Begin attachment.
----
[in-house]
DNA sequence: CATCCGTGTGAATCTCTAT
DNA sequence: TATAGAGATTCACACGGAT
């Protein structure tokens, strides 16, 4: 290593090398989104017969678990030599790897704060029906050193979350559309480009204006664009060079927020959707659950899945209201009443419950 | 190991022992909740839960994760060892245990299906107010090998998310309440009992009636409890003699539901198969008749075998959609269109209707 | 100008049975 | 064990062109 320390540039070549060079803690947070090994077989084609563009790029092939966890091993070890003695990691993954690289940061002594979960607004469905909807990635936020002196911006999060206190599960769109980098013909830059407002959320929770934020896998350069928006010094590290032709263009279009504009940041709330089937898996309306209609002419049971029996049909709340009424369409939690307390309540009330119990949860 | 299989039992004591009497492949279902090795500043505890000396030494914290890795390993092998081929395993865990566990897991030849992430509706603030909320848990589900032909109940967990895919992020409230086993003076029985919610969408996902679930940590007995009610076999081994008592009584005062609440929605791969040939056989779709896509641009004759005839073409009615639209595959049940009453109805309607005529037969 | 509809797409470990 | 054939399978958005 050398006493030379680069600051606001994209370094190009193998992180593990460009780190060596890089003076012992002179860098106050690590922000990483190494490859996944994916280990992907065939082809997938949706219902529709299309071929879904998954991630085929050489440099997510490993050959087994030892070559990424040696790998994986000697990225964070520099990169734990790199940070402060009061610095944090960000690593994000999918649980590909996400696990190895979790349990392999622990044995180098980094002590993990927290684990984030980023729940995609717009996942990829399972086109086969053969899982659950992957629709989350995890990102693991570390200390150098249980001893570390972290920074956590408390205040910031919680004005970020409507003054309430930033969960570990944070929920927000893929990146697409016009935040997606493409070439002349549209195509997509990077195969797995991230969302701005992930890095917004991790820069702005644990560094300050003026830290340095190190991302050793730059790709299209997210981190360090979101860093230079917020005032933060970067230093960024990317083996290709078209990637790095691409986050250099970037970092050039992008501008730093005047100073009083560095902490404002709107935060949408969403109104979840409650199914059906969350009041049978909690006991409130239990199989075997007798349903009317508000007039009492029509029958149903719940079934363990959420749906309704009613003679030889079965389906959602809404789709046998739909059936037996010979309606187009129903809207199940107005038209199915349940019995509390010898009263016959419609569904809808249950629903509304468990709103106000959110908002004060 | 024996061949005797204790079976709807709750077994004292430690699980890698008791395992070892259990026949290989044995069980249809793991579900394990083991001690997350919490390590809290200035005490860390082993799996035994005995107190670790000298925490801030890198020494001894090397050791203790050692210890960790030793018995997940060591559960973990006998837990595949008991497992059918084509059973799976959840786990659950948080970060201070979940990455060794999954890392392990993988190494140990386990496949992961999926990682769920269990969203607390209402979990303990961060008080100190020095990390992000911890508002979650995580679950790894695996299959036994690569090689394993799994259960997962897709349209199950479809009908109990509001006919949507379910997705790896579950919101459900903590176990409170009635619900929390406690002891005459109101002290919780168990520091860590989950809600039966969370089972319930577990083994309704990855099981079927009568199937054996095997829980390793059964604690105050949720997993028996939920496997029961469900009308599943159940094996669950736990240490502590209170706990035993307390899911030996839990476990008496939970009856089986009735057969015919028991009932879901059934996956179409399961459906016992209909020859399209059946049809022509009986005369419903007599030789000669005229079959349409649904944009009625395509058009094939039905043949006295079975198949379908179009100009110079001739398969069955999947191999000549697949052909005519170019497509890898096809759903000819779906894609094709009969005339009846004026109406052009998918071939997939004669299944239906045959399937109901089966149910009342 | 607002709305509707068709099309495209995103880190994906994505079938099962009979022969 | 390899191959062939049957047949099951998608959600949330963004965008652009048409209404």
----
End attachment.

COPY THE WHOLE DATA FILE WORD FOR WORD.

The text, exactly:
[in-house]
DNA sequence: CATCCGTGTGAATCTCTAT
DNA sequence: TATAGAGATTCACACGGAT
């Protein structure tokens, strides 16, 4: 290593090398989104017969678990030599790897704060029906050193979350559309480009204006664009060079927020959707659950899945209201009443419950 | 190991022992909740839960994760060892245990299906107010090998998310309440009992009636409890003699539901198969008749075998959609269109209707 | 100008049975 | 064990062109 320390540039070549060079803690947070090994077989084609563009790029092939966890091993070890003695990691993954690289940061002594979960607004469905909807990635936020002196911006999060206190599960769109980098013909830059407002959320929770934020896998350069928006010094590290032709263009279009504009940041709330089937898996309306209609002419049971029996049909709340009424369409939690307390309540009330119990949860 | 299989039992004591009497492949279902090795500043505890000396030494914290890795390993092998081929395993865990566990897991030849992430509706603030909320848990589900032909109940967990895919992020409230086993003076029985919610969408996902679930940590007995009610076999081994008592009584005062609440929605791969040939056989779709896509641009004759005839073409009615639209595959049940009453109805309607005529037969 | 509809797409470990 | 054939399978958005 050398006493030379680069600051606001994209370094190009193998992180593990460009780190060596890089003076012992002179860098106050690590922000990483190494490859996944994916280990992907065939082809997938949706219902529709299309071929879904998954991630085929050489440099997510490993050959087994030892070559990424040696790998994986000697990225964070520099990169734990790199940070402060009061610095944090960000690593994000999918649980590909996400696990190895979790349990392999622990044995180098980094002590993990927290684990984030980023729940995609717009996942990829399972086109086969053969899982659950992957629709989350995890990102693991570390200390150098249980001893570390972290920074956590408390205040910031919680004005970020409507003054309430930033969960570990944070929920927000893929990146697409016009935040997606493409070439002349549209195509997509990077195969797995991230969302701005992930890095917004991790820069702005644990560094300050003026830290340095190190991302050793730059790709299209997210981190360090979101860093230079917020005032933060970067230093960024990317083996290709078209990637790095691409986050250099970037970092050039992008501008730093005047100073009083560095902490404002709107935060949408969403109104979840409650199914059906969350009041049978909690006991409130239990199989075997007798349903009317508000007039009492029509029958149903719940079934363990959420749906309704009613003679030889079965389906959602809404789709046998739909059936037996010979309606187009129903809207199940107005038209199915349940019995509390010898009263016959419609569904809808249950629903509304468990709103106000959110908002004060 | 024996061949005797204790079976709807709750077994004292430690699980890698008791395992070892259990026949290989044995069980249809793991579900394990083991001690997350919490390590809290200035005490860390082993799996035994005995107190670790000298925490801030890198020494001894090397050791203790050692210890960790030793018995997940060591559960973990006998837990595949008991497992059918084509059973799976959840786990659950948080970060201070979940990455060794999954890392392990993988190494140990386990496949992961999926990682769920269990969203607390209402979990303990961060008080100190020095990390992000911890508002979650995580679950790894695996299959036994690569090689394993799994259960997962897709349209199950479809009908109990509001006919949507379910997705790896579950919101459900903590176990409170009635619900929390406690002891005459109101002290919780168990520091860590989950809600039966969370089972319930577990083994309704990855099981079927009568199937054996095997829980390793059964604690105050949720997993028996939920496997029961469900009308599943159940094996669950736990240490502590209170706990035993307390899911030996839990476990008496939970009856089986009735057969015919028991009932879901059934996956179409399961459906016992209909020859399209059946049809022509009986005369419903007599030789000669005229079959349409649904944009009625395509058009094939039905043949006295079975198949379908179009100009110079001739398969069955999947191999000549697949052909005519170019497509890898096809759903000819779906894609094709009969005339009846004026109406052009998918071939997939004669299944239906045959399937109901089966149910009342 | 607002709305509707068709099309495209995103880190994906994505079938099962009979022969 | 390899191959062939049957047949099951998608959600949330963004965008652009048409209404």